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Lime Scooter Holds Onto Operating Permit in San Diego

The city of San Diego's petition to revoke Lime Scooter's operating permit was denied Dec. 3

Lime Scooter is holding onto its operating permit in San Diego.

The city's petition to revoke the electric scooter company's permit was denied Dec. 3, according to court documents.

A revocation hearing was scheduled after the city claimed Lime violated geofencing rules set forth in city permit guidelines established in July.

Specifically, the city accused Lime of disobeying geofencing rules that limit scooter speeds in certain areas around town. Scooters are limited to 8 mph in areas like beach boardwalks, Balboa Park and Petco Park. Other areas like the embarcadero and food plaza in Little Italy have a 3-mph speed limit.

Hearing Officer Matthew Freeman determined the city's accusations were based on speedometer reading on scooters, and found that the city never investigated the accuracy of the speedometers. Freeman's report also said the city failed to establish that its own speed testing of scooters took place within geofenced zones.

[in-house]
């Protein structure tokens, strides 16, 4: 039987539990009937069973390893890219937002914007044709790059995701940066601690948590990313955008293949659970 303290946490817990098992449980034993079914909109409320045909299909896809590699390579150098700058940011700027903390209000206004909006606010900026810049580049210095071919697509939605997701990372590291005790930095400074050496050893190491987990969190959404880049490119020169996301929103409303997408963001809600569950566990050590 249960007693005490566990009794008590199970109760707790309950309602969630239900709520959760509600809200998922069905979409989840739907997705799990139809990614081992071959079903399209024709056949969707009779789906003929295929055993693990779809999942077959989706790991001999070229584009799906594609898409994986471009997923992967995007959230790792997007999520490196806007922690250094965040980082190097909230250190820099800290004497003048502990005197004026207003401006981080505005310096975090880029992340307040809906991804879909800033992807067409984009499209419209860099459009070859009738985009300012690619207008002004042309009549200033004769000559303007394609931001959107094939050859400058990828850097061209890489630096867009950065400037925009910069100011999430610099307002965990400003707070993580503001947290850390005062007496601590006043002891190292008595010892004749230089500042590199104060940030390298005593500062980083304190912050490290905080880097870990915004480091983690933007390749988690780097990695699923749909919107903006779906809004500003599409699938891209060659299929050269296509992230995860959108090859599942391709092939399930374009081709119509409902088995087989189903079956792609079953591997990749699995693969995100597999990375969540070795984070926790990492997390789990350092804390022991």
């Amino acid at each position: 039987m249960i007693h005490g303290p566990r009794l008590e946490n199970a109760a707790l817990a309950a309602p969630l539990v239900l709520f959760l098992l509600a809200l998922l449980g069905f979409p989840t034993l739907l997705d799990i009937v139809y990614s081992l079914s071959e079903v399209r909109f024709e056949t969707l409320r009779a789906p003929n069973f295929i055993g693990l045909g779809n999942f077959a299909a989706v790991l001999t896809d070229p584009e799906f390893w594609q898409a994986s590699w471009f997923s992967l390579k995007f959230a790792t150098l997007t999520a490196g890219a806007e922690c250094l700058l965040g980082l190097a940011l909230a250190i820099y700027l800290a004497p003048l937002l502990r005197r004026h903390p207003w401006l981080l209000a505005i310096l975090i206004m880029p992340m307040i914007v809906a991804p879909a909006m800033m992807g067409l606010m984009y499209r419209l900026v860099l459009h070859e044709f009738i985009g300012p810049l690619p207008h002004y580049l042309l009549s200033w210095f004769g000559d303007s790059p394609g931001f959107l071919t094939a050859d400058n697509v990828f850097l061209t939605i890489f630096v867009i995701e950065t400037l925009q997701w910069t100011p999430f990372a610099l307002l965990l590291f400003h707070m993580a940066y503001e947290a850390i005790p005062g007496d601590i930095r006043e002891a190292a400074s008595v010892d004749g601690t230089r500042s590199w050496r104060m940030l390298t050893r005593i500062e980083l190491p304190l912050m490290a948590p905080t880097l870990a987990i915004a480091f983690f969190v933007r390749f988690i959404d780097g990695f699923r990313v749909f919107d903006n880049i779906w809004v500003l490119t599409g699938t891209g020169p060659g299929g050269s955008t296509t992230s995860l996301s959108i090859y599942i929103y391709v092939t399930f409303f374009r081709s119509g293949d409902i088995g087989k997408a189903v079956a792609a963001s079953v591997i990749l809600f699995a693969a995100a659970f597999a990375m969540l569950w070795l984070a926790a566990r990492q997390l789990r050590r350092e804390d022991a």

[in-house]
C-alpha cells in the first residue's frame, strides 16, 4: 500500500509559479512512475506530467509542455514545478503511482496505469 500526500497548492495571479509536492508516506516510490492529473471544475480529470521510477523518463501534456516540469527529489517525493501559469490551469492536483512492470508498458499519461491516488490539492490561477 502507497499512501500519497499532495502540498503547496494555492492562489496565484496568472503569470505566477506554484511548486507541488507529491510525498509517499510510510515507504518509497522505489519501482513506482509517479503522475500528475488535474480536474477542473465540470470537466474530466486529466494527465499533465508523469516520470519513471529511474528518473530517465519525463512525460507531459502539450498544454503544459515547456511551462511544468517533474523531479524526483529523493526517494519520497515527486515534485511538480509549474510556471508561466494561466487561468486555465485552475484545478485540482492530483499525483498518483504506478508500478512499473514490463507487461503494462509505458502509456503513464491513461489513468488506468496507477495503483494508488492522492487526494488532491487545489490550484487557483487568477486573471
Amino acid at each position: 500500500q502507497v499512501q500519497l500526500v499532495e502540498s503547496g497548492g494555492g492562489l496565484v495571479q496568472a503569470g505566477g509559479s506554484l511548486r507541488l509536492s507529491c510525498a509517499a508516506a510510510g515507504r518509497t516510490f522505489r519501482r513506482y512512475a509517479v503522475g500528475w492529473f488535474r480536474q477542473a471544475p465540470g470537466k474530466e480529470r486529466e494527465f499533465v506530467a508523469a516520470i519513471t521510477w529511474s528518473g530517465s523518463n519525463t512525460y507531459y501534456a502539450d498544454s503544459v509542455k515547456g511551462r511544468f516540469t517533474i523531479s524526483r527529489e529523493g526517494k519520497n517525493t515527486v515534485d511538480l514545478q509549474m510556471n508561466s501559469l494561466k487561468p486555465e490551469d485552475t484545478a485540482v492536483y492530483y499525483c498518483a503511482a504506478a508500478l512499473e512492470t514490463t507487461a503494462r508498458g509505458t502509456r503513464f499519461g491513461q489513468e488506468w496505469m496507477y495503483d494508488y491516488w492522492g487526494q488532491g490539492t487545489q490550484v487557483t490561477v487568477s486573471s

“Lime is pleased with today’s decision and we appreciate the hearing officer for recognizing our compliance in San Diego. As San Diego’s longest serving operator, we value our partnership with the City and look forward to continuing to serve the community," Lime Scooter said in a statement.

Freeman also denied the city's request for Lime to pay around $842 in administrative costs.

"We respect the decision and look forward to adopting enhanced scooter regulations, which have already been presented to committee, that give the City even more tools to enforce public safety laws and keep our streets and sidewalks safe," city spokesperson Scott Robinson said.

When the revocation process began this summer, attorneys for Lime immediately voiced strong procedural concerns. 

“We have been asking the city for months for guidelines. It feels like we’re being set up for an unfair process,” Lime’s lead attorney, Leslie Devaney, said in October.

Devaney is a former Assistant City Attorney with the city of San Diego.

Lime’s concerns seemed to take Freeman by surprise, and he convinced both sides to allow him 30 days to make a decision following the hearing though the city municipal code calls for a decision to be made in 10.

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